Shortly after that, Nebraskans for the Death Penalty was formed and raised just over $913,000, a third of it contributed by Ricketts and his father Joe Ricketts.
The governor’s actions pose important legal questions with grave consequences, Conrad said.
She said the end result of those actions was the restoration of a “broken” death penalty that is racially biased, risks execution of innocent people and raises constitutional concerns about the Eighth Amendment’s prohibition against cruel and unusual punishments.
Ricketts' office responded in a statement issued Sunday evening.
“The Governor's Office holds itself to a high standard and follows state law regarding the use of taxpayer resources," said Taylor Gage, the governor's spokesman. "This liberal advocacy group has repeatedly worked to overturn the clear voice of the Nebraska people on the issue of capital punishment and waste taxpayer dollars with frivolous litigation. The administration remains committed to protecting public safety and creating a safe environment for our Corrections officers."
The ACLU lawsuit — filed on behalf of death row inmates against Ricketts, Treasurer Don Stenberg, founders of Nebraskans for the Death Penalty, Attorney General Doug Peterson, the Department of Correctional Services and Director Scott Frakes — asked the court to immediately stop all preparations for executing Sandoval and the other 10 men on death row.
Peterson plans to ask the Nebraska Supreme Court for a death warrant after 60 days following the notification of drugs that would be used.
That ACLU complaint said that as the governor, Ricketts’ power over the repeal bill ended when the Legislature overrode his veto.
It claimed the subsequent ballot initiative should not stand, as it was the result of repeated, extensive and illegal abuses of the governor’s power. The state’s constitution reserves ballot initiatives as a legislative power for the people to use as a check on the legislature, and it further prohibits anyone in one branch of government from exercising powers over another branch, the ACLU said.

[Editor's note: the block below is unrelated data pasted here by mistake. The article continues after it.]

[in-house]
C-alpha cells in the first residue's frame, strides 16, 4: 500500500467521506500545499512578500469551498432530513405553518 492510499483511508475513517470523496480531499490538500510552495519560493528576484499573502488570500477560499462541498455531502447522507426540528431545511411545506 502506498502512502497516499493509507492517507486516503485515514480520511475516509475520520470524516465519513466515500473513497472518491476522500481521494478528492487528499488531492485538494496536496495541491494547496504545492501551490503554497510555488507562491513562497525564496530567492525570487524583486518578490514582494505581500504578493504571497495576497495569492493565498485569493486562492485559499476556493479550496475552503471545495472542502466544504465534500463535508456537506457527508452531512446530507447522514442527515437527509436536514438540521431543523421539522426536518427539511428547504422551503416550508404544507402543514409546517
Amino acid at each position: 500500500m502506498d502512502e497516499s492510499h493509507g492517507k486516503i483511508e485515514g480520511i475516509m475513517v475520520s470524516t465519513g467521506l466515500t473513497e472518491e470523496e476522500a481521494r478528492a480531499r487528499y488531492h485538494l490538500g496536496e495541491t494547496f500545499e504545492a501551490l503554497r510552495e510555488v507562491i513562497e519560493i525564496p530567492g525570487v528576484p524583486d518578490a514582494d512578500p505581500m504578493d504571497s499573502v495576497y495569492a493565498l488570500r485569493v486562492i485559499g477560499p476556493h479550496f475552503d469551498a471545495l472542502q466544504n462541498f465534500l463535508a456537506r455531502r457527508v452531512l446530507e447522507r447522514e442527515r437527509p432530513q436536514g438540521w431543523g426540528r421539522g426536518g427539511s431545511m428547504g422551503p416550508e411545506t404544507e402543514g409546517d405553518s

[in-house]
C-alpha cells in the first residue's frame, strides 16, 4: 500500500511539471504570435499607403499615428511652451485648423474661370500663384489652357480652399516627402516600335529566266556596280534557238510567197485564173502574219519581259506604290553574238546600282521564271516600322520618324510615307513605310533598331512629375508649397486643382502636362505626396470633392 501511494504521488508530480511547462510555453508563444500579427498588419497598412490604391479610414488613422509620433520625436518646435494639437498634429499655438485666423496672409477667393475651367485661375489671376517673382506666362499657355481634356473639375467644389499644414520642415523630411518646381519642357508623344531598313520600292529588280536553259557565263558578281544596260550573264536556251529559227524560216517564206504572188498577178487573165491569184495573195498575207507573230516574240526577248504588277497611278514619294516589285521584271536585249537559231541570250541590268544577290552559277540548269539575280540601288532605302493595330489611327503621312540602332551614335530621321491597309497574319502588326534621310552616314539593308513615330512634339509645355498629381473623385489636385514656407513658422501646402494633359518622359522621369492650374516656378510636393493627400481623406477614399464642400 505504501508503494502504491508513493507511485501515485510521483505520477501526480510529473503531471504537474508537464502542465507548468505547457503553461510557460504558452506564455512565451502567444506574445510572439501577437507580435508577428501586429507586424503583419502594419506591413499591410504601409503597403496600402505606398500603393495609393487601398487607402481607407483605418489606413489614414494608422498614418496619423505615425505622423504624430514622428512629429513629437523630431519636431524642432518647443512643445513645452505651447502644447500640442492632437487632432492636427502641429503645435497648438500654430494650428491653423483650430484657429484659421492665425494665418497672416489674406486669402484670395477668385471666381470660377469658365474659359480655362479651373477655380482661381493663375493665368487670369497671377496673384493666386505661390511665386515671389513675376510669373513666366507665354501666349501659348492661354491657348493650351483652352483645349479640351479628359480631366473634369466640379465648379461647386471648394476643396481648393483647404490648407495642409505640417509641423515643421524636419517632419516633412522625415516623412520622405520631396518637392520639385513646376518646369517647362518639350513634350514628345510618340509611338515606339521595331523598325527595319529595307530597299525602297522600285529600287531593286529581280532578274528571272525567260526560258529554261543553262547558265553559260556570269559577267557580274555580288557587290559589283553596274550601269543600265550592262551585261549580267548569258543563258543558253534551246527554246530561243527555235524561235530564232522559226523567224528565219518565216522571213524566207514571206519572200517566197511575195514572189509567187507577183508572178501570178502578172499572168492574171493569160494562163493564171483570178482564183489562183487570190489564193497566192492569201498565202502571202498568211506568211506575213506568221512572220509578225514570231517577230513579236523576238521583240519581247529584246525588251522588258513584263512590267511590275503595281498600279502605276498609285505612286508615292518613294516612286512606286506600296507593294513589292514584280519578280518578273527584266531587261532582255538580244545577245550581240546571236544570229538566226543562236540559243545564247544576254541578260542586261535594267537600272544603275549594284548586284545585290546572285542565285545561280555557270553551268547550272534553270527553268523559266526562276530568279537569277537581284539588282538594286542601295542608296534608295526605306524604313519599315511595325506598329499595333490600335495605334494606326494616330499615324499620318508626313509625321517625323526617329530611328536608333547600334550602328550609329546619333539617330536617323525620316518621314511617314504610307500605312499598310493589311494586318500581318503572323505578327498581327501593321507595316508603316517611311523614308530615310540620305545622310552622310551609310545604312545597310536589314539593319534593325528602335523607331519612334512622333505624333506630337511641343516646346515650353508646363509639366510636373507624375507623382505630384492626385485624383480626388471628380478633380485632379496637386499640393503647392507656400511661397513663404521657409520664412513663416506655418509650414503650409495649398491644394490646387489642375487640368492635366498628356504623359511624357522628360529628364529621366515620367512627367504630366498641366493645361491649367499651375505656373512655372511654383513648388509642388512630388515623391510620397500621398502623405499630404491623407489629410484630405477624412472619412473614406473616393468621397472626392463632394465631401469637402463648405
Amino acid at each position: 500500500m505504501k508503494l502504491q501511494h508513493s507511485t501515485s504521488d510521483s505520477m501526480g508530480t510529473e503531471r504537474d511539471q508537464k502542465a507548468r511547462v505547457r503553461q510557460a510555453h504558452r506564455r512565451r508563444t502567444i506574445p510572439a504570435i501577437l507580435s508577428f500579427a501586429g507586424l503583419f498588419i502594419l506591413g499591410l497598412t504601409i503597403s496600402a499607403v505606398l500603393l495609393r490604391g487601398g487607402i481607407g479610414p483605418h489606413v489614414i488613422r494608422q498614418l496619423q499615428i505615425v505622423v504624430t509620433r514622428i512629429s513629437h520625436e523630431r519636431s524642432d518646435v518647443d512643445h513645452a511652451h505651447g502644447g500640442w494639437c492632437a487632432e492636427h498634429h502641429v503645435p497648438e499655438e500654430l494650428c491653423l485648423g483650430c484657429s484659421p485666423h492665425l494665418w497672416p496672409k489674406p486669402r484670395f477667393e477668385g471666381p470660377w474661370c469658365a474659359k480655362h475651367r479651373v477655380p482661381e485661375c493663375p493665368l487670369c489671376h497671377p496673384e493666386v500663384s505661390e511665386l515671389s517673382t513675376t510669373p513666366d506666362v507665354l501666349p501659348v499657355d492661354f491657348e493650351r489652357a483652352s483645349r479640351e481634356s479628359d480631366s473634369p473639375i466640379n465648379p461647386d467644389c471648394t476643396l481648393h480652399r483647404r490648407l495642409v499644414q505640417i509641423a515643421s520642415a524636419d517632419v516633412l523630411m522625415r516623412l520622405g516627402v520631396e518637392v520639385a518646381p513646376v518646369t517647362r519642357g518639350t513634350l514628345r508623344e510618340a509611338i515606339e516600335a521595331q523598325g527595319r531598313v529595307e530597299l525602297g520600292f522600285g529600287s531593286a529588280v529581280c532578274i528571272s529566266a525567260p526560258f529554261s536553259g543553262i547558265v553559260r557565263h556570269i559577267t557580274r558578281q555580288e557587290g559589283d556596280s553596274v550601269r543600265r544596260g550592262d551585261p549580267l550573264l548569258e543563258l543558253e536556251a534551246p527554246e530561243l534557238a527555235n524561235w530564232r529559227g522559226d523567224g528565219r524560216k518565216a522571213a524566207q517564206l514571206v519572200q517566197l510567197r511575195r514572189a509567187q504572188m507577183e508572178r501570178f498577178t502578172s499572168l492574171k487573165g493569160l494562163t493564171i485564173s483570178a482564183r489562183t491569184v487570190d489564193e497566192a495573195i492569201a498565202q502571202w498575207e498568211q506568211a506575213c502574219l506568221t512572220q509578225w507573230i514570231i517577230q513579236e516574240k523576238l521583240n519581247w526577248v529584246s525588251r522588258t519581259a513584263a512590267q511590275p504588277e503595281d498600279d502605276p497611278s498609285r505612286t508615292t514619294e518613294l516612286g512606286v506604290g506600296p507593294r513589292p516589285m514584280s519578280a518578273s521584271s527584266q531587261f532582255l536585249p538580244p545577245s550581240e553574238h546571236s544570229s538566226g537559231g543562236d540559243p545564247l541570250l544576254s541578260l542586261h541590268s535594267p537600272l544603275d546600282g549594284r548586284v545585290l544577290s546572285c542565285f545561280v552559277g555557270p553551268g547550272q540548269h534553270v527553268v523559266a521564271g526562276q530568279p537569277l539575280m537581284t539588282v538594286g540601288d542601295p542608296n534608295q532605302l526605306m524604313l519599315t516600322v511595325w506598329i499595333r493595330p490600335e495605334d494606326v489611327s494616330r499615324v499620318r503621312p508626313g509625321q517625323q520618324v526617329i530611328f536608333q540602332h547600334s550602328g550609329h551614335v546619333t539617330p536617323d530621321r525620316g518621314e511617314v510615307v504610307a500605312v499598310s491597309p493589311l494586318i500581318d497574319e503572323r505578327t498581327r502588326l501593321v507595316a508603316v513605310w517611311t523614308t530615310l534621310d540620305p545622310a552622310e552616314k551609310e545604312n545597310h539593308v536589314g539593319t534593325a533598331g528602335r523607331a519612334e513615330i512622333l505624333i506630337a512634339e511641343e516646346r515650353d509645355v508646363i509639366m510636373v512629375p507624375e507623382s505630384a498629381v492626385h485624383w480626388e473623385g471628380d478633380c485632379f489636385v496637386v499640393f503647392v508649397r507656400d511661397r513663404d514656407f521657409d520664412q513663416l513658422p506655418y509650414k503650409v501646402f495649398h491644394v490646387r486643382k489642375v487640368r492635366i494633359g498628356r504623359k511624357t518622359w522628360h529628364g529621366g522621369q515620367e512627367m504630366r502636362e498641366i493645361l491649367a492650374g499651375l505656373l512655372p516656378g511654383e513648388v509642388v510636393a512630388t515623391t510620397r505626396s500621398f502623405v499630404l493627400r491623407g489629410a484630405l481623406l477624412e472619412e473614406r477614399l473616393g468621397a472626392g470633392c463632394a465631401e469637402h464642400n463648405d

Ricketts encouraged or ordered members of the executive branch and his allies in the Legislature and local governments to work for the referendum campaign or to express public support for it, the complaint said.
For example, Stenberg was simultaneously a leader of the campaign in the first few months, serving as co-chairman with Sen. Beau McCoy, the ACLU charged. In the middle of the campaign, Ricketts rewarded Jessica Flanagain, the campaign manager and coordinator, with a publicly paid position in the government as special adviser to the governor for external affairs, with a salary of $130,000, the complaint alleges.
The lawsuit also noted that Nebraskans for the Death Penalty made an error that invalidated the referendum by failing to submit sworn statements from its sponsors, as required by law to assure the sponsors’ names aren’t fraudulent and assure transparency in the working of ballot campaigns.
Previous litigation more narrowly alleged the referendum petition was not legally sufficient because a list of sponsors filed with the petition did not include the name of Ricketts, who it claimed engaged in activities that established that he was a sponsor of the referendum. The district court dismissed the complaint. The Supreme Court affirmed, holding Ricketts’ alleged financial or other support of the referendum did not make him a person “sponsoring the petition.”